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Amur's Version of PSY Gains Momentum in Moscow

It was an event of historic proportions for Moscow’s concert scene. Virtually unknown a month ago, Oleg Lyogky from Khabarovsk managed to get quite a crowd at club Sixteen Tons, a rather sizable venue, on a cold December evening.

Oleg Lyogky is a stage name for Sergei Podlednyev, who became an overnight Internet sensation after posting a mini album called “Fish of the Amur River” on the Russian social network VKontakte. Allegedly, he did it to win a bet with a friend.

Vkontakte has recently become a fertile ground for up-and-coming Russian artists. They set up their own pages where fans can listen to new songs and whole albums for free. The artists can also promote themselves though pages open to the public that are devoted to a certain music style or subgenre.

Lyogky’s songs range from 30 seconds to three minutes long, and the whole album can be heard in less than 10 minutes.

This album was later turned into a video filmed by Lyogky’s grandmother that attracted more than 45,000 hits on YouTube. Granted this figure does not even compare to the magnitude of “Gangnam Style,” performed by the South Korean musician PSY, but it is pretty high for a Russian indie artist.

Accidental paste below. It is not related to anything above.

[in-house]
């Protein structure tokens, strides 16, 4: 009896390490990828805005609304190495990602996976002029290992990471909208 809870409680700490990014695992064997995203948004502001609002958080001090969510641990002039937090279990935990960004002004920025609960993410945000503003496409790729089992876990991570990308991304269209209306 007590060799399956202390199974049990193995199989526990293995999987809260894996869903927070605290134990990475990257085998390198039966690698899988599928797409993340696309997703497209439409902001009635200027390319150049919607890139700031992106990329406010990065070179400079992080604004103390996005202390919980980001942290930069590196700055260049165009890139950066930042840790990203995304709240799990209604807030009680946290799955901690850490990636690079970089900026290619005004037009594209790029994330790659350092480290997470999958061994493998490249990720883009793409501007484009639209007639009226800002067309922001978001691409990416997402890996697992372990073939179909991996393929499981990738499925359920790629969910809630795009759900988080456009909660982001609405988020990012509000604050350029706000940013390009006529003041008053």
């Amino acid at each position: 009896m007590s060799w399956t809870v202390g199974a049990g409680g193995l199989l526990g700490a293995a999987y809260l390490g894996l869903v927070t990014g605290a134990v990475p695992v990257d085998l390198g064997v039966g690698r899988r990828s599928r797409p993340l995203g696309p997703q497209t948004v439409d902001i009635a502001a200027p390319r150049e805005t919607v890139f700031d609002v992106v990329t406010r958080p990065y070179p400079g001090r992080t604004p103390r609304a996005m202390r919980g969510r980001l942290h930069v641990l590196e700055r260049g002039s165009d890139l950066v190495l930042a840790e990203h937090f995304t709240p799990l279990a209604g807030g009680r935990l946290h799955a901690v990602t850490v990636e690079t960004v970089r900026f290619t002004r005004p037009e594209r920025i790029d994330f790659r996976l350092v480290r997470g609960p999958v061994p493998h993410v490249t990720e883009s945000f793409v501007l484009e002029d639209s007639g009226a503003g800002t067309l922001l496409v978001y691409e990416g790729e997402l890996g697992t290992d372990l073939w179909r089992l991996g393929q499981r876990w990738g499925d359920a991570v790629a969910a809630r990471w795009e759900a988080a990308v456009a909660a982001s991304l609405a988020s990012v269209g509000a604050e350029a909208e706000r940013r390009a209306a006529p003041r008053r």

After leading magazines Afisha and Russian Reporter reviewed the album, Lyogky became the punch line of a popular Internet meme, which features the frontman of the indie pop band Pompeya suggesting that while Pompeya was busy selling its song to a little-known Chilean film, “Oleg” from Khabarovsk was recording his much more popular album.

Online success seems to come before concert tours and record deals these days, and Lyogky is not the first Russian to follow this path. Russians still remember Pyotr Nalich, who with his “Guitar-Jaguar” rhymes went from YouTube to Eurovision in 2010.

It was not a surprise then that there was hardly any space left at Sixteen Tons last month. Lyogky performed “Fish of the Amur River” in its entirety — several times, actually.

An electronic version of “Sinyavka” (Minnow) turned out to be the biggest surprise — a tune one can actually dance to.

Lyogky also played some of his other YouTube hits and covers ranging from Rihanna and Coldplay to an acoustic take on abstract hip-hop band NRKTK’s song about Satan, which sounded much better than the original.

Sadly, it seemed that the majority of the audience came to the concert to check out “that funny guy from the YouTube video” rather than appreciate his diverse talents. They kept asking for more and more repeats of the “Fish” album, and Lyogky obliged.

A strong voice combined with memorable tunes is unfortunately a rare combination on the local indie scene. Oleg Lyogky definitely has both, so watch this artist closely.

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